Google has announced a couple of new features for its Chrome browser, which are planned for later this year. First, there's a security feature meant to protect user data from potentially unsafe forms. Essentially, the feature will disable the ability for Chrome to autofill forms on websites that make mixed use of HTTPS, meaning they don't use HTTPS to submit forms. Previously, these websites were only signalled by a lock icon on the address bar.
Chrome's password manger will still work on forms that require a username and password, though, since Google claims it helps users input unique passwords, rather than reusing them. In addition to disabling autofill, Google will add a warning under the text field saying that the page is not secure, and even after the user submits the form, a full-screen warning will warn users they may be putting their information at risk.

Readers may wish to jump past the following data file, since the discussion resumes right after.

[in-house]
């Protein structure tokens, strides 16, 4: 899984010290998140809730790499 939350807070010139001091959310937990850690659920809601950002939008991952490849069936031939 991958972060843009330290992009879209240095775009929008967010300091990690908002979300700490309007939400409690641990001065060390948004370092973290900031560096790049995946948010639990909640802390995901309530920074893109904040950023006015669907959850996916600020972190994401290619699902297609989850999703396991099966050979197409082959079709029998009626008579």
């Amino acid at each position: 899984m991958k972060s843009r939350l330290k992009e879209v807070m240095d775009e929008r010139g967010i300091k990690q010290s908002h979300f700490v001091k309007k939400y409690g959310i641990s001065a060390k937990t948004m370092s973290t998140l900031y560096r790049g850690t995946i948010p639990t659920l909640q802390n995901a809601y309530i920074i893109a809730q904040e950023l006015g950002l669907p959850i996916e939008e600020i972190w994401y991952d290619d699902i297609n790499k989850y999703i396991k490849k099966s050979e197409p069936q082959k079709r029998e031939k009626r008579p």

On a separate note, Google has also announced a small new feature for Chrome on mobile devices. Currently rolling out to Chrome 85 in the beta channel, there's a flag that lets users see whether a page is optimized for mobile devices. Once the flag is enabled, users can long press on a link in a webpage, and the pop-up menu will have a message saying whether that page meets the Core Web Vitals metrics - that is to say, it will say if the page is fast to load.
Chrome 85 is set to hit the stable channel on August 25, so the feature should be more widely available by then. Chrome 86 is currently slated for October 6, and it's also possible that it will include another security feature that hides URL paths.